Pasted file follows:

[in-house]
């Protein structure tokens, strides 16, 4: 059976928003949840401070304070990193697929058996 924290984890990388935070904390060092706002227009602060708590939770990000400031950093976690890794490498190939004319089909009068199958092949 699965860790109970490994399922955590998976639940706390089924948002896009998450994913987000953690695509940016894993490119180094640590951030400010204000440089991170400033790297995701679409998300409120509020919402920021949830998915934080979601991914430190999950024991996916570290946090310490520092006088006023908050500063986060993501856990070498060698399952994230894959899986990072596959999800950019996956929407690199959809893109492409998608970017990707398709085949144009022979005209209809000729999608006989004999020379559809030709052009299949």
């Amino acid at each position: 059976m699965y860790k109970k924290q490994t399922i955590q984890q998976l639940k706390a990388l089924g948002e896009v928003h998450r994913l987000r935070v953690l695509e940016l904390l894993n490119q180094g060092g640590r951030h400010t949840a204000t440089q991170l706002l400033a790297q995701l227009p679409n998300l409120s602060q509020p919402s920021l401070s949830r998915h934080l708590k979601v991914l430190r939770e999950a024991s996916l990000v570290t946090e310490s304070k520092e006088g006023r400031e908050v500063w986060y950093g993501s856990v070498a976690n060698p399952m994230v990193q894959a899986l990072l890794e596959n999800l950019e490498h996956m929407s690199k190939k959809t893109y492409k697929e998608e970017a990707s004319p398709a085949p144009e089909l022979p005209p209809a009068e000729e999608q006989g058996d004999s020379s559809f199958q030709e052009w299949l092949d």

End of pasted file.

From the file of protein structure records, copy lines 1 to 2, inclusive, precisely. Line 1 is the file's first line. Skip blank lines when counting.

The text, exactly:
[in-house]
């Protein structure tokens, strides 16, 4: 059976928003949840401070304070990193697929058996 924290984890990388935070904390060092706002227009602060708590939770990000400031950093976690890794490498190939004319089909009068199958092949 699965860790109970490994399922955590998976639940706390089924948002896009998450994913987000953690695509940016894993490119180094640590951030400010204000440089991170400033790297995701679409998300409120509020919402920021949830998915934080979601991914430190999950024991996916570290946090310490520092006088006023908050500063986060993501856990070498060698399952994230894959899986990072596959999800950019996956929407690199959809893109492409998608970017990707398709085949144009022979005209209809000729999608006989004999020379559809030709052009299949």